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Raincoats: Keeping Dry From Spring to Autumn
When you live in a country like Britain, raincoats are an essential part of your wardrobe. The weather isn't just unpredictable during winter, showers all over the island can happen anytime.
Even if you're not a person that enjoys the outdoors, you need a waterproof jacket as you never know when it's going to rain.
It's no wonder that the raincoat was invented in the United Kingdom, to be more accurate - in Glasgow. The iconic Mac raincoat is an invention of Charles Macintosh, a chemist who patented his waterproof fabric in 1824.
His idea revolved around taking a rubber coating and putting it around the wool cloth. It might seem like a simple task today, but it was a complicated experiment almost 200 hundred years ago. But it worked.
What is a Raincoat Made Of?
Raincoats are made of water-resistant or waterproof materials. They can have one to three layers, and the three-layered ones usually have some extra fabric for stability. Some raincoats have detachable linings, making it an all-year-round coat.
Considering the functionality of the raincoats, there are two types of them - water-resistant and waterproof raincoats.
Water-resistant raincoats mean that they are not 100% waterproof. This kind of coats will keep you dry in light rain, but you shouldn't expect to go out on a wet adventure in them and return dry. Water-resistant raincoats will soak under heavy rain.
Waterproof raincoats are the ones that will keep you dry no matter what the amount of rain or water is pouring on you. These coats are the ultimate choice for the outdoor enthusiast and an essential garment for anyone who spends time on a yacht.
Today, there are many different materials used for raincoats.
Water-resistant materials that are usually used for raincoats are:
- Laminated cotton. This kind of material is often used for coats as it is a layer added to the usual material. The plus side of it is that it's breathable.
- Nylon and polyester. Raincoats made of these artificial materials aren't waterproof, but water-resistant.
Waterproof materials that are usually used for raincoats are:
- Gore-Tex. This material became a synonym for waterproof outerwear clothing. It's mostly used for activewear waterproof jackets and coats.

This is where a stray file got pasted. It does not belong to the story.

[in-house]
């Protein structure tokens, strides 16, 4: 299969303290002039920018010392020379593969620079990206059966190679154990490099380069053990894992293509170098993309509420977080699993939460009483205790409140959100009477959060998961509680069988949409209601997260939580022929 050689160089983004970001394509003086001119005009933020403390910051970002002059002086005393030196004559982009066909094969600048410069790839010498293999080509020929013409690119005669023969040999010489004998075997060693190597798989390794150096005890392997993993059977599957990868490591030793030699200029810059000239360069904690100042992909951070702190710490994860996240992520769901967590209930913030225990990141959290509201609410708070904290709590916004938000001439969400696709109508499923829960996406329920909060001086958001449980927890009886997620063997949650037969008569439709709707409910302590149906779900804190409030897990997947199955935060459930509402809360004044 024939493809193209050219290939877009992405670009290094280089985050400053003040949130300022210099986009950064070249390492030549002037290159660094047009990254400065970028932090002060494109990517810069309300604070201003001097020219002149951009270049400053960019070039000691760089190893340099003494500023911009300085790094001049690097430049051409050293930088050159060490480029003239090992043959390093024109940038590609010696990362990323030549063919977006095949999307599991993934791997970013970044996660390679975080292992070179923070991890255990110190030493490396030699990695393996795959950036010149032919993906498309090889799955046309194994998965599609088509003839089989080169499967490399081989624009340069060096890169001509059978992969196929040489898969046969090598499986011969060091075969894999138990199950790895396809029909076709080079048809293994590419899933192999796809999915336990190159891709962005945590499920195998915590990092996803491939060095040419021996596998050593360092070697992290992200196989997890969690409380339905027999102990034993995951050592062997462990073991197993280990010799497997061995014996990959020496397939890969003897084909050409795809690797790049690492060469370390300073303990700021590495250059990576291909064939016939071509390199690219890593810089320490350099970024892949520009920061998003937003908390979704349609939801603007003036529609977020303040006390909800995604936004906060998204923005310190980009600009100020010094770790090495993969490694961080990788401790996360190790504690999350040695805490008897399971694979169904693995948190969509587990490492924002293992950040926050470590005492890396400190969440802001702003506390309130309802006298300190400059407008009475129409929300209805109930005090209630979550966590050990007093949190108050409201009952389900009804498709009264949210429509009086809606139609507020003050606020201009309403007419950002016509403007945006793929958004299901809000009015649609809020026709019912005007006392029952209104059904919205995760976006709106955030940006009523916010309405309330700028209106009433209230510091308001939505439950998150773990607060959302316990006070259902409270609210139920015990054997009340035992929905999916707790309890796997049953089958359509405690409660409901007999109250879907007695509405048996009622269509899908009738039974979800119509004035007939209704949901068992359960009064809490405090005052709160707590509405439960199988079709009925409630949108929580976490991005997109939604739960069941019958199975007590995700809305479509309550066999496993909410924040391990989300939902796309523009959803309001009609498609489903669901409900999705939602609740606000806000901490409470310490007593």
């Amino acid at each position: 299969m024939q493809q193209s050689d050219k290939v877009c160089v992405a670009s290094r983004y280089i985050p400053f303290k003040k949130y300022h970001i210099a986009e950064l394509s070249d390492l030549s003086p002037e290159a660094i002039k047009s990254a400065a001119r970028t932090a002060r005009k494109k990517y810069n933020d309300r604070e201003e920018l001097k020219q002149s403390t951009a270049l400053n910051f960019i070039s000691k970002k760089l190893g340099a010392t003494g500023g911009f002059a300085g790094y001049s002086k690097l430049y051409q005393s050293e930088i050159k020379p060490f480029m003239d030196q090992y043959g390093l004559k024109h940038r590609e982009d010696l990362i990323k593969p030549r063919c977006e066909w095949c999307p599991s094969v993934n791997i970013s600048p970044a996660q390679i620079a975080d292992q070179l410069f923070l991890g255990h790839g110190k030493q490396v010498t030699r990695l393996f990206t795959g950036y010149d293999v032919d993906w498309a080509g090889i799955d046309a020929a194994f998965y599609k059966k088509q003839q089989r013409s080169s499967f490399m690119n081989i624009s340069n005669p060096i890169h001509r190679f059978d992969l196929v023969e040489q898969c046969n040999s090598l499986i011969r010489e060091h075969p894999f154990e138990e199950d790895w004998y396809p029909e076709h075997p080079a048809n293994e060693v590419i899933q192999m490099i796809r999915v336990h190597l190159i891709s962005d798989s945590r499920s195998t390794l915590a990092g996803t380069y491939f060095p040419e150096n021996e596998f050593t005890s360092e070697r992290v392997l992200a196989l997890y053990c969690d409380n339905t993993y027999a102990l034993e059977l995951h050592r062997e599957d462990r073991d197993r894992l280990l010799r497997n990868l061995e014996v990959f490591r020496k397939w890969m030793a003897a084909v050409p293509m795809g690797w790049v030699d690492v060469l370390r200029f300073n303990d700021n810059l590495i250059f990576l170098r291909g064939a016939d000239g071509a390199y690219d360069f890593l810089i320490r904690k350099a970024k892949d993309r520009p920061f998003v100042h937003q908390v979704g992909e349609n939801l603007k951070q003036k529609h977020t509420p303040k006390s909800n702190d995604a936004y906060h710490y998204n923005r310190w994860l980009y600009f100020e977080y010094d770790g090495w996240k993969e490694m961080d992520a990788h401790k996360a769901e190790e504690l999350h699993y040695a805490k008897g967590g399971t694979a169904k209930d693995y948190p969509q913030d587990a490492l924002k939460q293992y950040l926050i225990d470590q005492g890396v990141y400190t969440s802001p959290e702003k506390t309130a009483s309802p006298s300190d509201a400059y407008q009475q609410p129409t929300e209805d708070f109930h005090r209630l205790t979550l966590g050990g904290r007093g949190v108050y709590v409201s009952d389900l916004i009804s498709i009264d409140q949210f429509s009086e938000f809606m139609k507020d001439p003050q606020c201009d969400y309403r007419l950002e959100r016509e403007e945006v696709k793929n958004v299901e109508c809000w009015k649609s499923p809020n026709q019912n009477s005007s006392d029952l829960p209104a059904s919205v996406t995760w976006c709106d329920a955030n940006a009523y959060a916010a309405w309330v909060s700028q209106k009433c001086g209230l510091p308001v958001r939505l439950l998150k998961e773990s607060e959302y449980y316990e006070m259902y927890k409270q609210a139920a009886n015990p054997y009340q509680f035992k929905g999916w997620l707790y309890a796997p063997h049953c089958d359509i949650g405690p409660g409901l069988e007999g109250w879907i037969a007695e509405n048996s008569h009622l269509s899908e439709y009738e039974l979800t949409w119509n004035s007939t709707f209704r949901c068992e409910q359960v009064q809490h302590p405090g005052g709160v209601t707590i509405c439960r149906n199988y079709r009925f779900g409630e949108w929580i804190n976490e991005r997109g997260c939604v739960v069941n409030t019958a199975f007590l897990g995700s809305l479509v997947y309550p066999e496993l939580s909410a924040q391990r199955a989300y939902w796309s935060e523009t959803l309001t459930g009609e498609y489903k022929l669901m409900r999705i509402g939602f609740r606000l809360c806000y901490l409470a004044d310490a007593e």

- Microfiber. Polyester microfiber material can have a special waterproof coating which makes it perfect for raincoats.
- Polyurethane laminate. It's a very durable material that can also be a blend of polyester and cotton. Completely waterproof and breathable.
All raincoats have one task - to protect you from rain. But, the need to keep dry is different. Some raincoats are made with the thought that they are a substitute for an umbrella, others are tailored for severe outdoor adventures while some are created for people who want to look good and stay dry at the same time.
Emergency raincoats are usually single-use ones, the plastic ones you can put in your pocket. They can protect you for some time, but as they are not breathable, they are not comfortable. The biggest downside is that you wear them only once and doing that you're contributing to the plastic waste problem.
All sports raincoats aren't the same, they are specially designed depending on the sport. You can find hiking, running and cycling jackets that are completely waterproof and breathable.
Fishing raincoats are usually really long and go with waterproof pants or overalls, and hunting ponchos have a goal to blend in with the forest with their camo pattern.
Stylish Raincoats: Parka Raincoat is our Favourite
Living in a place like Britain makes a stylish raincoat a staple garment for the wardrobe.
The usual stylish raincoats you can see are:
- The mac raincoat. The original raincoat is a long trenchcoat with pockets that goes over the knee. In 200 years the design changed with adding and removing short capes, pockets and waste strings, but to this day the basic design is unchanged.
- Parka raincoat. Parka is the ultimate winter jacket that protects from wind and snow. The parka raincoat has a twist as it's more focused on rain protection, but the attention to details is the same with pockets, hoods, storm cuffs, adjustable waist chords and the iconic fishtail.
Parka raincoats are our favourites as they match every style. You can wear it with a suit, a dress or any casual outfit, track bottoms included.
You can never go wrong with a raincoat, it's the one thing you will always need in your closet.